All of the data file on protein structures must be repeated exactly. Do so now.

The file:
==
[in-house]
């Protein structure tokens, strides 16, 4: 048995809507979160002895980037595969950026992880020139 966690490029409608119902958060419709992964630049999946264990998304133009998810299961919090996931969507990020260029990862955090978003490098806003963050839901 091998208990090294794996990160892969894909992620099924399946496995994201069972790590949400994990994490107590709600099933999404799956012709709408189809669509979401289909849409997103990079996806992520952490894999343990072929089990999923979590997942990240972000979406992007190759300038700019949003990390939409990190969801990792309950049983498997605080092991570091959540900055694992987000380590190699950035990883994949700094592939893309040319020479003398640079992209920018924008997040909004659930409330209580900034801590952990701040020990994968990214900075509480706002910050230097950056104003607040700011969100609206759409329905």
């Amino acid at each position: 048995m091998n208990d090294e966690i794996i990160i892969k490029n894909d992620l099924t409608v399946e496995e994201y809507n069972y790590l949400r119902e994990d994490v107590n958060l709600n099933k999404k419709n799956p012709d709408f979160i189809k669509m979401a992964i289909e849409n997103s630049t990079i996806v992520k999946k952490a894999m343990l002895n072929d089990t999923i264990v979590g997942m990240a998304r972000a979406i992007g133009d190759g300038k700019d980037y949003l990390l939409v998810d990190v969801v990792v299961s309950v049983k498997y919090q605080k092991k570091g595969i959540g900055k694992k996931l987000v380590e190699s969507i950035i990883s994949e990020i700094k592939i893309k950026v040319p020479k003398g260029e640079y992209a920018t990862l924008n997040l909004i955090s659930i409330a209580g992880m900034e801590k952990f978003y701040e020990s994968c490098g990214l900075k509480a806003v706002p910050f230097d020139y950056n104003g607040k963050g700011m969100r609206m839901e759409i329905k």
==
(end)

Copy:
[in-house]
């Protein structure tokens, strides 16, 4: 048995809507979160002895980037595969950026992880020139 966690490029409608119902958060419709992964630049999946264990998304133009998810299961919090996931969507990020260029990862955090978003490098806003963050839901 091998208990090294794996990160892969894909992620099924399946496995994201069972790590949400994990994490107590709600099933999404799956012709709408189809669509979401289909849409997103990079996806992520952490894999343990072929089990999923979590997942990240972000979406992007190759300038700019949003990390939409990190969801990792309950049983498997605080092991570091959540900055694992987000380590190699950035990883994949700094592939893309040319020479003398640079992209920018924008997040909004659930409330209580900034801590952990701040020990994968990214900075509480706002910050230097950056104003607040700011969100609206759409329905």
């Amino acid at each position: 048995m091998n208990d090294e966690i794996i990160i892969k490029n894909d992620l099924t409608v399946e496995e994201y809507n069972y790590l949400r119902e994990d994490v107590n958060l709600n099933k999404k419709n799956p012709d709408f979160i189809k669509m979401a992964i289909e849409n997103s630049t990079i996806v992520k999946k952490a894999m343990l002895n072929d089990t999923i264990v979590g997942m990240a998304r972000a979406i992007g133009d190759g300038k700019d980037y949003l990390l939409v998810d990190v969801v990792v299961s309950v049983k498997y919090q605080k092991k570091g595969i959540g900055k694992k996931l987000v380590e190699s969507i950035i990883s994949e990020i700094k592939i893309k950026v040319p020479k003398g260029e640079y992209a920018t990862l924008n997040l909004i955090s659930i409330a209580g992880m900034e801590k952990f978003y701040e020990s994968c490098g990214l900075k509480a806003v706002p910050f230097d020139y950056n104003g607040k963050g700011m969100r609206m839901e759409i329905k």